An Issue of Vital Importance: Net Neutrality

Enrique Dans. Professor. IE Business School

2 October 2006

The Internet is a tool that offers open access to all of it users. Yet this may change if the telecommunications companies have their way.

The debate over so-called ‘net neutrality’ is one of fiercest discussions currently taking place in the United States today. In fact, its outcome could send shockwaves across the world. At stake is nothing less than the future of the Internet and the features that made it what it is today.

Net neutrality has existed since the birth of the Internet. Simply put, this means it is a universal network through which information flows in packets. These packets, regardless of the information they carry, can take different routes and then join up again at the point of destination. At network level, all the packets are exactly the same, no matter what their origin. The network is a completely neutral infrastructure with no intermediaries whatsoever between the sender and the receiver. Thanks to this low level of control and regulation, the Net has been able to spark the greatest of all revolutions: It has become the most efficient vehicle known to mankind for the transmission of information, enabling even small start-up companies to compete directly with the world´s largest enterprises. Such is the case, for example, of voice IP (VoIP) or Voice over Internet protocol.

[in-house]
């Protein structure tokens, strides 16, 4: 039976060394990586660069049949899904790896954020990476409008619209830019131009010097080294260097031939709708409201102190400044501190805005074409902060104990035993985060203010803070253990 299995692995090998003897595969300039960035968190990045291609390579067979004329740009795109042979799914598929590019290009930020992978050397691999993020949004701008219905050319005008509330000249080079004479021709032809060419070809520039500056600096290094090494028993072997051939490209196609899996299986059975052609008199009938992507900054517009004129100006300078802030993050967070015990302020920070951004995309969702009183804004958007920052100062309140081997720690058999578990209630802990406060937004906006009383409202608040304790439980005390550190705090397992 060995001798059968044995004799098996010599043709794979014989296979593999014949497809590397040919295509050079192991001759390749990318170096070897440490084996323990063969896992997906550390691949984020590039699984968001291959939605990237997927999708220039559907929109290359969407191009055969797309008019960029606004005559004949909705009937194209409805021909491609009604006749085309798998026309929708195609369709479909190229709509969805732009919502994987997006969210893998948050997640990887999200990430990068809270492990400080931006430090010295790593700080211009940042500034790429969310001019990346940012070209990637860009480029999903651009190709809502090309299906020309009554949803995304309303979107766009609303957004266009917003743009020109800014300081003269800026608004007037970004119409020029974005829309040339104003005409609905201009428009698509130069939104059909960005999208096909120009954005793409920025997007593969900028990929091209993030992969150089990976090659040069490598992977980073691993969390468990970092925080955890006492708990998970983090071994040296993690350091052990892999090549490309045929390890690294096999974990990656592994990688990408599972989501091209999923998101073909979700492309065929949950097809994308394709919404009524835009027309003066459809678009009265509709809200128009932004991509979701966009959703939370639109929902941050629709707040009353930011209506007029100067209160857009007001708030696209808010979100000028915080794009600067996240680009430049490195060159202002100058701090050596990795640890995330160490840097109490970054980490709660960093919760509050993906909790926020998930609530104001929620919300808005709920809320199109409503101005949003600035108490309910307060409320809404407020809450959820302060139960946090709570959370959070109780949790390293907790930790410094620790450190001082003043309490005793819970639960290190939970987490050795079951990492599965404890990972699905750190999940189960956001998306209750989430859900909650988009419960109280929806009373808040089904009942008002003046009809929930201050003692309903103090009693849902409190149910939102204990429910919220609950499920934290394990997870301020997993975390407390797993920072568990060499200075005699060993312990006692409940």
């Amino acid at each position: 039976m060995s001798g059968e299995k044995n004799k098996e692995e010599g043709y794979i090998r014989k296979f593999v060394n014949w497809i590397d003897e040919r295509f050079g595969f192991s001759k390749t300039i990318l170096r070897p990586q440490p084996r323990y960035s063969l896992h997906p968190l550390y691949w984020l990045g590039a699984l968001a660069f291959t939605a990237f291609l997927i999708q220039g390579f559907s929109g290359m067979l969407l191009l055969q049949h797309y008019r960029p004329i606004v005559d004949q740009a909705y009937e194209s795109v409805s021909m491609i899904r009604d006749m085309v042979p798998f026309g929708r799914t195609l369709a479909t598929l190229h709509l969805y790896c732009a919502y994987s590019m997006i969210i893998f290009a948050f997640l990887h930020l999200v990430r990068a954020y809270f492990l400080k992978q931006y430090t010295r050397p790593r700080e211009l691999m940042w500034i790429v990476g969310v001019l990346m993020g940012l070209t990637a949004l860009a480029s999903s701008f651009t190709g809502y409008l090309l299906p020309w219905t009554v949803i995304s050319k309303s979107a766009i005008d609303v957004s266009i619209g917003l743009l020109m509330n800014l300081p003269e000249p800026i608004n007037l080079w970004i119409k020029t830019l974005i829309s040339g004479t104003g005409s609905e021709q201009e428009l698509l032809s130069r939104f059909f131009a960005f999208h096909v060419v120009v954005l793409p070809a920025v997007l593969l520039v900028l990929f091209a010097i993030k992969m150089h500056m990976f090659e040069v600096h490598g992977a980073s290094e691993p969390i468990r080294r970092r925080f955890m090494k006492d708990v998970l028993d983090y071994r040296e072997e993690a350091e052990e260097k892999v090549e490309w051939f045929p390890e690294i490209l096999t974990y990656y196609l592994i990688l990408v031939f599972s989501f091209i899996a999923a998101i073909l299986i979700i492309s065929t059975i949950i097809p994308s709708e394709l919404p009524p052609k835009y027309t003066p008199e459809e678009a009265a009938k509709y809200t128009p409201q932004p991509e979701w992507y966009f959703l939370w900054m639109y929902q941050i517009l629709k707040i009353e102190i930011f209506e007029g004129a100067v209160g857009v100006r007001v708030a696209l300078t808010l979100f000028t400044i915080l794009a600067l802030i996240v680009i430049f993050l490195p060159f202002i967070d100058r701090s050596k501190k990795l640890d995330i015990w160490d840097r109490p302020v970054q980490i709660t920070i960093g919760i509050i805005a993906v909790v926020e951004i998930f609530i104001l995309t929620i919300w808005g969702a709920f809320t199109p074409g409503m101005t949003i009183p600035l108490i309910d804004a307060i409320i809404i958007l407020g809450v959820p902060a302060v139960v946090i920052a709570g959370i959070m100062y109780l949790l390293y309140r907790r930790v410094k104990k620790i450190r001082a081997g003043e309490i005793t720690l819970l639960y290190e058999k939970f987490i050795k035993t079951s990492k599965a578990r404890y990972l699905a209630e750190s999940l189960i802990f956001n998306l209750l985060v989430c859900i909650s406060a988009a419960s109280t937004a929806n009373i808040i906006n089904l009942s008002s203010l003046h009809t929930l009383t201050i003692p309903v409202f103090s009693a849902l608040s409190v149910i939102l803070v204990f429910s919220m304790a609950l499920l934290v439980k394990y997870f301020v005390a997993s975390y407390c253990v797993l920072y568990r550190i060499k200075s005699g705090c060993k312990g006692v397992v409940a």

Those who support the eradication of net neutrality are mainly telecommunications companies and their lobbies who conceal their identity behind alleged consumer associations. In fact, the aim of this oligopoly, which is devoted to exploiting the infrastructures built largely with governmental subsidies, is to gain effective control over what circulates-- and how it circulates-- through the network. This would give them the right to provide better conditions for those willing to pay more. Behind the excuse of building "a more efficient Internet", their offer really seeks to create a layered structure and provide access to the different layers through payment.

Frustrated by a structure that prevents them from controlling the network, these companies have decided to change the system. Rather than remain neutral carriers, they are seeking the power to control man´s most important possession today: The capacity to transmit and access information. To legitimise their message, they shroud it in a veil of false liberalism, saying hypocritically that net neutrality actually represents a greater degree of governmental regulation, while posing an obstacle for private initiative.

In fact, net neutrality simply means leaving things as they are. Ultimately, this enables the Internet to remain free of government control and regulations. It also means continuing the level of diffusion and growth that we enjoy today, instead of allowing the flow of information to be controlled by the owners of the network infrastructure.

No doubt this is a debate of utmost importance; it defines how we shall access information and communicate with each other over the Internet in the future. Clearly, it is an issue of vital importance to all of us.

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